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Abstract zur Publikation: Western blot mapping of disease-specific amyloid in various animal species and humans with transmissible spongiform encephalopathies using a high-yield purification method

Beekes M, Baldauf E, Caßens S, Diringer, Keyes P, Scott AC, Wells GAH, Brown P, Gibbs CJ, Gajdusek DC (1995): Western blot mapping of disease-specific amyloid in various animal species and humans with transmissible spongiform encephalopathies using a high-yield purification method.
J Gen Virol (1995, 76): 2567-2576.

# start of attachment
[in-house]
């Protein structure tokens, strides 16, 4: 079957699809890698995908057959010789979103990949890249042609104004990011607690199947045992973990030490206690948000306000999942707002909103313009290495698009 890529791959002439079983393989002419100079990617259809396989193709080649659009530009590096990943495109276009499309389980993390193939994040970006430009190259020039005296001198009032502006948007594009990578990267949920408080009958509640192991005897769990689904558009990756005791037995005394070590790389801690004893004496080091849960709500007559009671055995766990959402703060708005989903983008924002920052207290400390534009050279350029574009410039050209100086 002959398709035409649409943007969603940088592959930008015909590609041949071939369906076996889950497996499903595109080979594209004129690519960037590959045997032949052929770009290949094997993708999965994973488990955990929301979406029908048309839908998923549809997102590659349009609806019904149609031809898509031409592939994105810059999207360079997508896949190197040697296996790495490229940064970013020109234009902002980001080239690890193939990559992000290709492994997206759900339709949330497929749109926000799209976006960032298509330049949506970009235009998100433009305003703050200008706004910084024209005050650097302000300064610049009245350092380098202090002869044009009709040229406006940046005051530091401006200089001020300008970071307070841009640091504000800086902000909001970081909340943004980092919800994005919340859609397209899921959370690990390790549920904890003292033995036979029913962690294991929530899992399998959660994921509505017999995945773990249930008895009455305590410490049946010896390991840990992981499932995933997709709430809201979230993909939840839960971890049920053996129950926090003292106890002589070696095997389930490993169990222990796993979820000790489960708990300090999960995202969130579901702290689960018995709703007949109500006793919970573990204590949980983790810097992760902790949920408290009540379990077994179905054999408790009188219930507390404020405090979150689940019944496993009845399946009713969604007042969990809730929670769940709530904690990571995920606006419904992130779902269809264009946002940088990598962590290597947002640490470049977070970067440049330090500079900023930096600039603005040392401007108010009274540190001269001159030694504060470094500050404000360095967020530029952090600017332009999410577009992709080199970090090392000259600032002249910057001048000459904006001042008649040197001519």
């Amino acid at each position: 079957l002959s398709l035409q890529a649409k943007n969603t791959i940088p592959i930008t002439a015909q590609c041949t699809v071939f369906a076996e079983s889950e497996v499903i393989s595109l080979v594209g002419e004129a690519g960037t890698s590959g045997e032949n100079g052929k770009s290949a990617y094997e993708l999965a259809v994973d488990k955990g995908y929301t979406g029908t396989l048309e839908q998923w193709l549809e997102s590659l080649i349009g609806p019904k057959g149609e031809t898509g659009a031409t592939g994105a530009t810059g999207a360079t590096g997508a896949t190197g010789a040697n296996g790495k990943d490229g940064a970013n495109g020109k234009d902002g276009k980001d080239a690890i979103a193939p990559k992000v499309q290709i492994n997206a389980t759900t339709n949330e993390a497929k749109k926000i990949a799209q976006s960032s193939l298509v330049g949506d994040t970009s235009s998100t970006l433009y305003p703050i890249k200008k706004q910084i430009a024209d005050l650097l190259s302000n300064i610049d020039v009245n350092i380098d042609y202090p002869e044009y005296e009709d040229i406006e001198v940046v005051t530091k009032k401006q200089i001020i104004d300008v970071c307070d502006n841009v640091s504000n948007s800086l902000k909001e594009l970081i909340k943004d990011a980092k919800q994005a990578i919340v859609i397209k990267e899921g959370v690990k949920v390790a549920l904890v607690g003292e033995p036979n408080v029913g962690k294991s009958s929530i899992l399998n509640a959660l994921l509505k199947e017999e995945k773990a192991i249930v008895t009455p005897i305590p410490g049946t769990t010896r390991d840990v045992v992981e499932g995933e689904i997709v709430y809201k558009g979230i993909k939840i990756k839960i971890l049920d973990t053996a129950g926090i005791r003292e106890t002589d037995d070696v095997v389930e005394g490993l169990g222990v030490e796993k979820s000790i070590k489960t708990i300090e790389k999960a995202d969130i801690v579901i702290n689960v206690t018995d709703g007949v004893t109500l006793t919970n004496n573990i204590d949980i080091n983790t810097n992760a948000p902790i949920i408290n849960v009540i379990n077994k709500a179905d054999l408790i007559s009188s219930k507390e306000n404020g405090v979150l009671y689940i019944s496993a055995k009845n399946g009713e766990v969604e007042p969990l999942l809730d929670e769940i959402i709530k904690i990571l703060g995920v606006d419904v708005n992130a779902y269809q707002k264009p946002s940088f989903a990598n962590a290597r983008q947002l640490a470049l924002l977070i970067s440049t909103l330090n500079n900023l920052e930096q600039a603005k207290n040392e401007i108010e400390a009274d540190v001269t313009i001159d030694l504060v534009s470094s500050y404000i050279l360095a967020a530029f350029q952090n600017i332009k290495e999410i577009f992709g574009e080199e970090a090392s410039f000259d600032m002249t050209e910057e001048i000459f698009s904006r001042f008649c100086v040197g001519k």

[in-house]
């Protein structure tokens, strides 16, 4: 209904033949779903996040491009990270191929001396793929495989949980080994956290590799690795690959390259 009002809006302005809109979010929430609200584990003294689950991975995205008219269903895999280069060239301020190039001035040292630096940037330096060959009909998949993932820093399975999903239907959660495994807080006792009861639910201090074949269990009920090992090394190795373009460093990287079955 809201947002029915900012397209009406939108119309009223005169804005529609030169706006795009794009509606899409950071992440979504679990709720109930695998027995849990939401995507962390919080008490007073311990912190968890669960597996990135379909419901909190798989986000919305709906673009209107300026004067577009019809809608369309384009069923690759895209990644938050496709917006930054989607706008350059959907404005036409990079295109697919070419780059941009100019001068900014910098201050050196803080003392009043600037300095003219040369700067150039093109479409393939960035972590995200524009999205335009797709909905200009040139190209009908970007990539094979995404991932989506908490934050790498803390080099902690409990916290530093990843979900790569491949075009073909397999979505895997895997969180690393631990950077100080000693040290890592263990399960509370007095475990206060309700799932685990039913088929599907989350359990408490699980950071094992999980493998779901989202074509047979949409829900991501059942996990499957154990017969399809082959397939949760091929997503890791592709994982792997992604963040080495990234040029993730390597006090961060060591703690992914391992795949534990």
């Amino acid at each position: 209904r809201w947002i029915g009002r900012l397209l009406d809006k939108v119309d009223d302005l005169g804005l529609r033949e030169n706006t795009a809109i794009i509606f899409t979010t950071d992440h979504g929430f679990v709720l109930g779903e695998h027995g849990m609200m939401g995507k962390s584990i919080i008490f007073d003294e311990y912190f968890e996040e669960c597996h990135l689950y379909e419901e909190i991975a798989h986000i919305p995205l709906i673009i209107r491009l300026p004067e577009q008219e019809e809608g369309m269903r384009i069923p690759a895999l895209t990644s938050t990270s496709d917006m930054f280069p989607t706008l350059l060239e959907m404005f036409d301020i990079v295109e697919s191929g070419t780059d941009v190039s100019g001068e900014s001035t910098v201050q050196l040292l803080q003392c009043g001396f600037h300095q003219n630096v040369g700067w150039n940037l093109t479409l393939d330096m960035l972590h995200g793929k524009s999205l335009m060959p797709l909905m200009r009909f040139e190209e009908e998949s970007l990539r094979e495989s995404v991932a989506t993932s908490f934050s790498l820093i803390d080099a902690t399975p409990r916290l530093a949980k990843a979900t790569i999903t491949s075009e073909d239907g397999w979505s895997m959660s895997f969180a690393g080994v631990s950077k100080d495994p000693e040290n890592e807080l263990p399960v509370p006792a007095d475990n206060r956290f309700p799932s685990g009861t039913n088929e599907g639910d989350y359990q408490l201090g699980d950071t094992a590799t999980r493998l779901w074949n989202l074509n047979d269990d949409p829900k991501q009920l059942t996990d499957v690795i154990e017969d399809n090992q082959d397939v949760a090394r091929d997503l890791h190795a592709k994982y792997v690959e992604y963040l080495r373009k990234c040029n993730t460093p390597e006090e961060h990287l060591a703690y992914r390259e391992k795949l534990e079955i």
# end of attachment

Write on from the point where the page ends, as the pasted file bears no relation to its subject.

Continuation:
SAF-protein, an amyloid, is the main constituent of scrapie-associated fibrils (SAF) and a specific marker for transmissible spongiform encephalopathies (TSE). Using an improved extraction method and Western blot detection, the disease-specific amyloid was found in various parts of the central nervous system of hamsters orally infected with scrapie, of squirrel monkeys orally infected with kuru, sporadic Creutzfeldt-Jakob disease (CJD) and scrapie, of human patients with sporadic CJD, of a sheep with natural scrapie and of a cow with bovine spongiform encephalopathy (BSE). In human CJD samples, the concentration of TSE-specific amyloid was estimated to be 1000- to 10 000-fold lower than in the central nervous system of hamsters with scrapie. The extraction method has a yield of 70% and allows Western blot detection of the TSE-specific amyloid in samples representing 1-10 micrograms of brain tissue from intracerebrally infected hamsters, as well as in individual spleens from hamsters with terminal scrapie infected by the intracerebral, oral or intraperitoneal route. A 20-100 mg sample of material is sufficient for the extraction of the pathological protein from different rodent, monkey, ovine, bovine and human tissues. The results reported here demonstrate the potential suitability of the method for the routine diagnosis of TSE as well as for the detailed analysis of distribution patterns of the TSE-specific amyloid in experimental approaches to the investigation of these diseases. > mehr

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